Ans: D
  While fever, enlarged lymph nodes, splenomegaly, hepatomegaly, and leukocytosis would suggest mononucleosis, adventitious lung sounds are not associated with the disease.
9. A 40-year-old male client is shocked to receive a diagnosis of mature B-cell lymphoma and is doing research on his diagnosis on the Internet. Which of the following statements that he reads on various Web sites is most reliable?
A) “Like most forms of Hodgkin lymphoma, mature B-cell lymphoma often requires radiation treatment.”
B) “Doctors are able to diagnose mature B-cell lymphoma by the presence of Reed-Sternberg cells.”
C) “Unlike many other lymphomas, mature B-cell lymphoma is often self-limiting, and treatment is focused on symptoms.”
D) “The lymph nodes are usually affected, and often the spleen and bone marrow.”
Ans: D
  The NHL subtypes of mature B-cell lymphoma may affect the lymph nodes, spleen, or bone marrow. It is not a type of Hodgkin lymphoma, and Reed-Sternberg cells would indicate Hodgkin lymphoma. It is not self-limiting and necessitates active treatment.
10. Which of the following statements by a client of a cancer center who has a new diagnosis of non-Hodgkin lymphoma (NHL) demonstrates a sound understanding of the diagnosis and treatment of the health problem?
A) “They confirmed my diagnosis with a lymph node biopsy, and I’ll get radiation treatment soon because it’s fairly early stage.”
B) “They took a sample of my lymph nodes, and I’ll be having surgery soon that will hopefully cure my lymphoma.”
C) “My blood work came back positive for NHL, and I’m meeting with my oncologist to discuss chemotherapy soon.”
D) “Since the tests show NHL, I’m going to pursue my options for palliative care because I’m committed to dying with dignity.”
Ans: A
  Lymph node biopsy is often used to provide a diagnosis of NHL, and radiation is a common treatment, especially in early stages of the disease. Surgery is not a noted treatment modality, and while blood work may help with staging, it is not a common source of a confirming diagnosis. Treatment options do exist, and palliative care would be premature.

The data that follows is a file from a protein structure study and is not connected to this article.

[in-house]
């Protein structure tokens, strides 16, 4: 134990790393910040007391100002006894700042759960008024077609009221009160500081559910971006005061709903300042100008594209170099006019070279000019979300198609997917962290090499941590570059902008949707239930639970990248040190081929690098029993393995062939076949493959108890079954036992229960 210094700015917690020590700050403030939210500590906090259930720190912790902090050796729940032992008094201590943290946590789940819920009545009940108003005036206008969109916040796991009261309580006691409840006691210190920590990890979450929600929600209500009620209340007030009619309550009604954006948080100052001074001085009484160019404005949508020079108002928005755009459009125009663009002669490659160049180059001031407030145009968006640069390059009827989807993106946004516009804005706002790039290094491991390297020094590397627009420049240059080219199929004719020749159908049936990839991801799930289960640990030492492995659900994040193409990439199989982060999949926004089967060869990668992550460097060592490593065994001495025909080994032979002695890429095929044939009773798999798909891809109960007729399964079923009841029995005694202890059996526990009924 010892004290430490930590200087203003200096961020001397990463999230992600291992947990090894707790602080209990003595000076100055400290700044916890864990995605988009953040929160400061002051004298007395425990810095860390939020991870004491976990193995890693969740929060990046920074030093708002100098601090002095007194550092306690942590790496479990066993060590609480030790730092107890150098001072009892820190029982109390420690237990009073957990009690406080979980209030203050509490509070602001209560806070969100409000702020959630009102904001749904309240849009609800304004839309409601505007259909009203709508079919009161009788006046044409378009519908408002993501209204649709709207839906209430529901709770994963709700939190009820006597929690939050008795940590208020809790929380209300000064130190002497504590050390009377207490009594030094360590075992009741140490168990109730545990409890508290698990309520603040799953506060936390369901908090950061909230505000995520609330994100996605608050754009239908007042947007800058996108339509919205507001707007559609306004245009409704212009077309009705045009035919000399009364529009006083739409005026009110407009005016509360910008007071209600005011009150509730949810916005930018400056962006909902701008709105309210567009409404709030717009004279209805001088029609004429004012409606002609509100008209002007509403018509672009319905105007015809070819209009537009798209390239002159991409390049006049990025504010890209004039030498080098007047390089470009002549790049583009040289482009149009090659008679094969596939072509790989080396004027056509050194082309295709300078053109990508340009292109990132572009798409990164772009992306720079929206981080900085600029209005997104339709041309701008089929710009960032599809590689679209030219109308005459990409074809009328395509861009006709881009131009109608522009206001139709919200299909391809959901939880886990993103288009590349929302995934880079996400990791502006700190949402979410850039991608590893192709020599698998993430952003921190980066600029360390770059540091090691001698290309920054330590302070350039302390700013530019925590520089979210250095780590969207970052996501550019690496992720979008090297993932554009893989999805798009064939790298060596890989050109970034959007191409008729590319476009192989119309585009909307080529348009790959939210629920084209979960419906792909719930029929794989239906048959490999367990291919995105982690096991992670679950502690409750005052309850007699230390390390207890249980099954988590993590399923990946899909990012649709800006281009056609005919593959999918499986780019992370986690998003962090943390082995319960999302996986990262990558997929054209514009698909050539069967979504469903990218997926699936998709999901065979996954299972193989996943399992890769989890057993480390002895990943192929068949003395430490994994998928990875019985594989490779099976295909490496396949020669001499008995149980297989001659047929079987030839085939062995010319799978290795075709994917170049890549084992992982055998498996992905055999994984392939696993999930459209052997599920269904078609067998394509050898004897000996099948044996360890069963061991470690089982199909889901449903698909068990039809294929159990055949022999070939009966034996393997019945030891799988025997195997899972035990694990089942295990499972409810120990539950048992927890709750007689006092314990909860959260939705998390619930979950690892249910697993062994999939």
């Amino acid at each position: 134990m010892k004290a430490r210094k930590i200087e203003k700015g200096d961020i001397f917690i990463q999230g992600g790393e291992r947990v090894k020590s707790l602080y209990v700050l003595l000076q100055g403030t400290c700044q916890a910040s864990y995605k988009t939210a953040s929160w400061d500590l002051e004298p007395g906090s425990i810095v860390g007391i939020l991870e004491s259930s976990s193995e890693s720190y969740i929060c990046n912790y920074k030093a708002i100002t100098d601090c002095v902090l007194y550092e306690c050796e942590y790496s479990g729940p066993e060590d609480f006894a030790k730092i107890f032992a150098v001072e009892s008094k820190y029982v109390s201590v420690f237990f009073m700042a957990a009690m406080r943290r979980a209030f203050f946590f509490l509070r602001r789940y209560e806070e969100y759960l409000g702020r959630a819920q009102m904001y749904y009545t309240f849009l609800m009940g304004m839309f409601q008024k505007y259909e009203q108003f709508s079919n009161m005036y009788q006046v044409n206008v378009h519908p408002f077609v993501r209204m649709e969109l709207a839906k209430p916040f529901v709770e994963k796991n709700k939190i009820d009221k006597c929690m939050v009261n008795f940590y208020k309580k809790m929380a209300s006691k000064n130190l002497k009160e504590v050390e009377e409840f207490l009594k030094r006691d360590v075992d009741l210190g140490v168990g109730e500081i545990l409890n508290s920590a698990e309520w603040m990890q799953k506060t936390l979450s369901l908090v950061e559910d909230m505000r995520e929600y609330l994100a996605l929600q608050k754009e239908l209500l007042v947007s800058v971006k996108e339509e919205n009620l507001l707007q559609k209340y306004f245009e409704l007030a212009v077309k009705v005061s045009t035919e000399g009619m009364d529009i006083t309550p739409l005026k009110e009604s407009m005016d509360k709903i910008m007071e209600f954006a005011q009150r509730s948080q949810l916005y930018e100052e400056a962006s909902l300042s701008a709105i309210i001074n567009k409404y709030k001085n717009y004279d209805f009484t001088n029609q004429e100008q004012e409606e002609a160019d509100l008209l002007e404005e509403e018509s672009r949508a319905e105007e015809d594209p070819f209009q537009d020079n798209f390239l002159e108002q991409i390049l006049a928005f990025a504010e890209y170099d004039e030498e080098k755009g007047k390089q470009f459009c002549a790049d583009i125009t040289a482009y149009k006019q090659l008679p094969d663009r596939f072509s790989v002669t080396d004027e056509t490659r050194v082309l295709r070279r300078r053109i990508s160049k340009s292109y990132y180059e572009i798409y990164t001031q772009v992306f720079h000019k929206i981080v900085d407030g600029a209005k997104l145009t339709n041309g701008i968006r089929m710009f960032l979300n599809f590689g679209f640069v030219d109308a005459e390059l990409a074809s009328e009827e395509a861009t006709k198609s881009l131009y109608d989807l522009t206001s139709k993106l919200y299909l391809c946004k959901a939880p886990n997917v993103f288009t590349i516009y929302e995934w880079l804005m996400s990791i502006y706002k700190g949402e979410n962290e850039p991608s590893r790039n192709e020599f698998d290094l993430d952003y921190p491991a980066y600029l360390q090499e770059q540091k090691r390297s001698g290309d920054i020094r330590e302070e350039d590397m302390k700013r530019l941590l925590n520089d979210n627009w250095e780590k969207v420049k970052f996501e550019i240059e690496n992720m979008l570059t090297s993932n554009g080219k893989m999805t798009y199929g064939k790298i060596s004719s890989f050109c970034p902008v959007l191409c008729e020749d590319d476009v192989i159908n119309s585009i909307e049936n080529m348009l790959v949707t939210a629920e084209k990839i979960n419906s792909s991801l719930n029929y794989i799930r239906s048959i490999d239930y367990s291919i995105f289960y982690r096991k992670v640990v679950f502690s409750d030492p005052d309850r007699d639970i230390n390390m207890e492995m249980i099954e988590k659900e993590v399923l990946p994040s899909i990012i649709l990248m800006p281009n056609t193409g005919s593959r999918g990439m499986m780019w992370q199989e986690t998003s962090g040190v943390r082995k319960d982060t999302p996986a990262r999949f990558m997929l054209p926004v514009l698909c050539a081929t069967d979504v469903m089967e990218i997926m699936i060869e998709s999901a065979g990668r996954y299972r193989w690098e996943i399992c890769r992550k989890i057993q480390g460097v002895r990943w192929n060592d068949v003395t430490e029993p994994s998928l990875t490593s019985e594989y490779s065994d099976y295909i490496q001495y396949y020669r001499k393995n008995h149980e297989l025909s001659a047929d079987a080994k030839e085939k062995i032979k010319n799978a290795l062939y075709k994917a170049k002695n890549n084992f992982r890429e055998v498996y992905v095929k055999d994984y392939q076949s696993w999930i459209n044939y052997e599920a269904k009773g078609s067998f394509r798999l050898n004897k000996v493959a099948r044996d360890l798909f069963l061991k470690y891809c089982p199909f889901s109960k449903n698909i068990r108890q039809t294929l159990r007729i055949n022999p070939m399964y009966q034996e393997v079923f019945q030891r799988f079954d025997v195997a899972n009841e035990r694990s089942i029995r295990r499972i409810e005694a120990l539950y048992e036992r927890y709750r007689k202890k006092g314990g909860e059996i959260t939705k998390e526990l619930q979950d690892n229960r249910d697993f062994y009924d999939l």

11. A patient has visited his physician because he found an enlarged lymph node along the mediastinal border. When questioned, the physician may be alerted to a possible diagnosis of Hodgkin lymphoma (HL) if the patient also displays: Select all that apply.
A) yeast infection in the mouth.
B) night sweats.
C) unexplained pruritus.
D) joint swelling.
E) sore throat with pustules on tonsils.
Ans: B, C
  Most people with HL present with painless enlargement of a single node or group of nodes. The initial lymph node involvement typically is above the level of the diaphragm. Mediastinal masses are frequent and discovered on routine chest x-ray. There may be complaints of chest discomfort with cough or dyspnea. Additional symptoms include fevers, chills, night sweats, and weight loss. Pruritus and intermittent fevers associated with night sweats are classic symptoms of HL. Yeast infections and joint swelling are not associated with HL. Sore throat with pustules on tonsils is associated with strep throat.
12. A 60-year-old woman is suspected of having non-Hodgkin lymphoma (NHL). Which of the following aspects of her condition would help to rule out Hodgkin lymphoma?
A) Her neoplasm originates in secondary lymphoid structures.
B) The lymph nodes involved are located in a large number of locations in the lymphatic system.
C) The presence of Reed-Sternberg cells has been confirmed.
D) The woman complains of recent debilitating fatigue.
Ans: B